Last year, my final year on "NOW with Bill Moyers," we produced a documentary called "Endangered Species," about a neighborhood in Washington, D.C., known as Anacostia, just a few blocks from Capitol Hill. It is one of the most violent and dangerous neighborhoods in the city, one of those places that give Washington the horrendous distinction of the highest murder rate of any major city in the country. It's horrendous in other ways too. The Anacostia River that gives the neighborhood its name is one of the most polluted in America; more than a billion gallons of raw sewage end up in it every year.
We went there to report on the Earth Conservation Corps, a project started by one Bob Nixon to recruit neighborhood kids to help clean up the river and community… One of the most charismatic of the kids who joined the Corps was named Diamond Teague. He worked so hard the others jokingly called him "Choir Boy." His work became his passion; he loved it. It gave purpose and meaning to his life to try and clean up his neighborhood and river. But one morning while he was sitting on his front porch someone walked up and shot him in the head…
After his death Diamond Teague got the only press of his short life – 43 words in The Washington Post:
"A teenager was found fatally shot about 2:05 Thursday in the 2200 block of Prout Place SW, police said. Diamond D. Teague, 19, who lived on the block, was pronounced dead."
That's all. That was Diamond Teague's obit. Not a word about his work for the Earth Conservation Corps. Not a word.
It was left to his friends to tell the world about Diamond Teague. One of them explained to us that they wanted people to know that just because a black man gets killed in the Southeast corner of the nation's capital, "he's not just a drug dealer or gang banger…and not just discount him as nobody when he deserves for people to know him and to know his life."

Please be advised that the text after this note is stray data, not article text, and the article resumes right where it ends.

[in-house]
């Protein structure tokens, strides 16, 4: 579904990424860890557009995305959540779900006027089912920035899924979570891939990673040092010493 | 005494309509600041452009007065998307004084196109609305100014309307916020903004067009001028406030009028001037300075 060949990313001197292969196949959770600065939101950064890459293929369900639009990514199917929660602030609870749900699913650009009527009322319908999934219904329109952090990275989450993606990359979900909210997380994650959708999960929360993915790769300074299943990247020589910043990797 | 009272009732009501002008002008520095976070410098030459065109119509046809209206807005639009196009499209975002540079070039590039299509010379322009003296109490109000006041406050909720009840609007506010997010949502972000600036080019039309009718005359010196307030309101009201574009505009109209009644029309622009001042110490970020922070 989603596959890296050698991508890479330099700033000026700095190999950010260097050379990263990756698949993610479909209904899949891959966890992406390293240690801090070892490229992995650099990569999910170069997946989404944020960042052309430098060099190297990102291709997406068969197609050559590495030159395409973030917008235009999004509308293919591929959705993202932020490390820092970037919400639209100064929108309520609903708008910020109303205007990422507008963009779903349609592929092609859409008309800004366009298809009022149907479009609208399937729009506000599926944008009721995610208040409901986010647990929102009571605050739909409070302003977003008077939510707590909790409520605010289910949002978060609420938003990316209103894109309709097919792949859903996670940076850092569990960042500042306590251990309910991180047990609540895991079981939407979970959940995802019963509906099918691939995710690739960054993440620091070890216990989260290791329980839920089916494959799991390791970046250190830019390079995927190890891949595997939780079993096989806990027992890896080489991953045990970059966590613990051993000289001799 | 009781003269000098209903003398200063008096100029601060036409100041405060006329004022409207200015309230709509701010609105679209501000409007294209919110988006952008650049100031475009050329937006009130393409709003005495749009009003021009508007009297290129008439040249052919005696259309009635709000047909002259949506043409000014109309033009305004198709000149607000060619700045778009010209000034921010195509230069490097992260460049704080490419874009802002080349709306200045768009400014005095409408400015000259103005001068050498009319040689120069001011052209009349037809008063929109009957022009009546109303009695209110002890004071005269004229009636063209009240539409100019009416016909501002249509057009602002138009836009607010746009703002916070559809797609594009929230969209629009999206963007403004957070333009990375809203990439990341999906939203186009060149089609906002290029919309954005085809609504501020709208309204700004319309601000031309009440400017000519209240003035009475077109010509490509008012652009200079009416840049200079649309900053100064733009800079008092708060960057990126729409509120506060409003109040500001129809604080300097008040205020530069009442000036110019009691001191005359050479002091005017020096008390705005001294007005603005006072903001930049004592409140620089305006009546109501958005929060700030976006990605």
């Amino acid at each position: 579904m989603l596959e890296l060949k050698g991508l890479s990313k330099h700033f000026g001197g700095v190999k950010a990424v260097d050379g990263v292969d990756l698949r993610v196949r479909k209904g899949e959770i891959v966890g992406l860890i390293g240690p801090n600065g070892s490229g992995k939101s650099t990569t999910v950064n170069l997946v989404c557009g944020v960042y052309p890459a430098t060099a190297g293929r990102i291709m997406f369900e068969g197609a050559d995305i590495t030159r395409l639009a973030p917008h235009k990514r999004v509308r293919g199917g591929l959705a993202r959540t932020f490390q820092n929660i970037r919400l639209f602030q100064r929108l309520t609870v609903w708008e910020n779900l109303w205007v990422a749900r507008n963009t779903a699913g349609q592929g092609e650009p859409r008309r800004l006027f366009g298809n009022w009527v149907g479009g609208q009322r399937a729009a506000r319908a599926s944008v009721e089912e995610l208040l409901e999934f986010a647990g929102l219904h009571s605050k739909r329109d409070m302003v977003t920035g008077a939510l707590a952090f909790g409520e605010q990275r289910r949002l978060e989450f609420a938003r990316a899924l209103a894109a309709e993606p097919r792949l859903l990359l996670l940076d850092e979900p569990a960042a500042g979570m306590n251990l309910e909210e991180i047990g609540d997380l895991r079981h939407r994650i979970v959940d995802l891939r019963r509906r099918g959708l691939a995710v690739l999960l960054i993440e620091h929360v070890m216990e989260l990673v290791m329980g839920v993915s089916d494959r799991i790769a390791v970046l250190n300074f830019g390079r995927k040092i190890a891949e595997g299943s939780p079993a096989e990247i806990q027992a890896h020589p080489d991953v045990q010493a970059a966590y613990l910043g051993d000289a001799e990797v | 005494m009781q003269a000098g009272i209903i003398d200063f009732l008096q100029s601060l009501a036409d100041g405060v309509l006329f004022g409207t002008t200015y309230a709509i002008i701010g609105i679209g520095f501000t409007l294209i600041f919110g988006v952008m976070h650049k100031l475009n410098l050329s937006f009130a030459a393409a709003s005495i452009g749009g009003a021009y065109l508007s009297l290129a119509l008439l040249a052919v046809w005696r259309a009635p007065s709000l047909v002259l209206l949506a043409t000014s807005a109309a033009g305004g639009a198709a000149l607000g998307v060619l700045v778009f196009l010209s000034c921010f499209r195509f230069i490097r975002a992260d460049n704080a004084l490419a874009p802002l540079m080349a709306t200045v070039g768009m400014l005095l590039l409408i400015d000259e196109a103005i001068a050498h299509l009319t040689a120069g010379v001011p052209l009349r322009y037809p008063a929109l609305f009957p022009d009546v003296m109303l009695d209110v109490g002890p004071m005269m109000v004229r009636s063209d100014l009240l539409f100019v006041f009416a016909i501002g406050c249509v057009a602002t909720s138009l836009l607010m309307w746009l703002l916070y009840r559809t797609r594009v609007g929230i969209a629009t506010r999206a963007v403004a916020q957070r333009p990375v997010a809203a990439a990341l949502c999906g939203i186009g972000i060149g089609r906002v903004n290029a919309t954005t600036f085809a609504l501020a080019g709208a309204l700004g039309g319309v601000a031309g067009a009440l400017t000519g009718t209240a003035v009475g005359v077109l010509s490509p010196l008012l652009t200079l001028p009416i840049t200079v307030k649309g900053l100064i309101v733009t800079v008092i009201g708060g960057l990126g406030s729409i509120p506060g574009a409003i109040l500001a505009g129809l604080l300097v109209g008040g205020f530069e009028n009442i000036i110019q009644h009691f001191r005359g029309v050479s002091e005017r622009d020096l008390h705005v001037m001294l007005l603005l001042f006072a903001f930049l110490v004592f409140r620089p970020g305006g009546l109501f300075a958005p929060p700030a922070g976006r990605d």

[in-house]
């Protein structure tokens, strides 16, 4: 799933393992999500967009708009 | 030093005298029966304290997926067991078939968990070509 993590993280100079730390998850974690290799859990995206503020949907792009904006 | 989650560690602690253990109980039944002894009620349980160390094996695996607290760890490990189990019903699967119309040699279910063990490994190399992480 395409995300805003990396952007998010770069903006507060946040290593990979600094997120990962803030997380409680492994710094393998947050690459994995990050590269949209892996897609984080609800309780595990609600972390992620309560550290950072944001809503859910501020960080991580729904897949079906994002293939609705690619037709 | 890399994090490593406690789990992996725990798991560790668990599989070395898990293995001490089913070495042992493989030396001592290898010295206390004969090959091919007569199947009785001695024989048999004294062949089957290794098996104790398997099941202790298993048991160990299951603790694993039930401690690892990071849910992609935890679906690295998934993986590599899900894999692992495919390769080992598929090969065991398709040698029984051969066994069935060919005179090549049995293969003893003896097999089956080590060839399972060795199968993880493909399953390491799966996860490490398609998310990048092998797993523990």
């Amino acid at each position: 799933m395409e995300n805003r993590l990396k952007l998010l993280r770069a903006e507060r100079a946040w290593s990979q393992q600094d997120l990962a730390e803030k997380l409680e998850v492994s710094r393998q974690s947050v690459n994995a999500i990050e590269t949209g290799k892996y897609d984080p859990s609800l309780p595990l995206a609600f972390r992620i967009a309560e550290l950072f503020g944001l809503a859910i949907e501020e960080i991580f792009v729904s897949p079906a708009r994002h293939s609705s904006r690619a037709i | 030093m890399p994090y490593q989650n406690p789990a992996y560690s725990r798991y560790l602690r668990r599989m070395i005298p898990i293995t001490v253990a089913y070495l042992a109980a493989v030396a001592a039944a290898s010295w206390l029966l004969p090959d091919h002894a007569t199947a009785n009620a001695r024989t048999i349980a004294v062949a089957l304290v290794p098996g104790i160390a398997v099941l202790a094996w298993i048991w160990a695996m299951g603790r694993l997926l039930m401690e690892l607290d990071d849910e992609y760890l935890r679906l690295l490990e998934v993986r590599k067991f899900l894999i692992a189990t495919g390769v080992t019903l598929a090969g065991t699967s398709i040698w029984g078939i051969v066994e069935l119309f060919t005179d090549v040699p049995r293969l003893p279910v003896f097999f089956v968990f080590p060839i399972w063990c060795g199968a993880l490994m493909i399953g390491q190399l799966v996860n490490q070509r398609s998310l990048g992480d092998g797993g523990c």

They made a video – you can see part of it in our documentary. They turned out for his funeral in uniform. They wept and prayed for their fallen friend. And then they went back to work, on a dusty patch of land squeezed between two factories that they envisioned as a park. "We see the bigger picture," one of Diamond's friends told us. "All great things have to start in roughness. We're just at the beginning of something that's gonna be beautiful."
They've said they would call it the Diamond Teague Memorial Park…On that fleck of land, where anything beautiful must be born in roughness, they see "the bigger picture."
Just blocks away, at opposite end of Pennsylvania Avenue, in the White House and the Capitol, the blind lead the blind, on one more march of folly.
Who is left to open the eyes of the country – to tell Americans what is happening? "There is no one left; none but all of us."
** From SEJ's quarterly newsletter SEJournal Winter, 2005 issue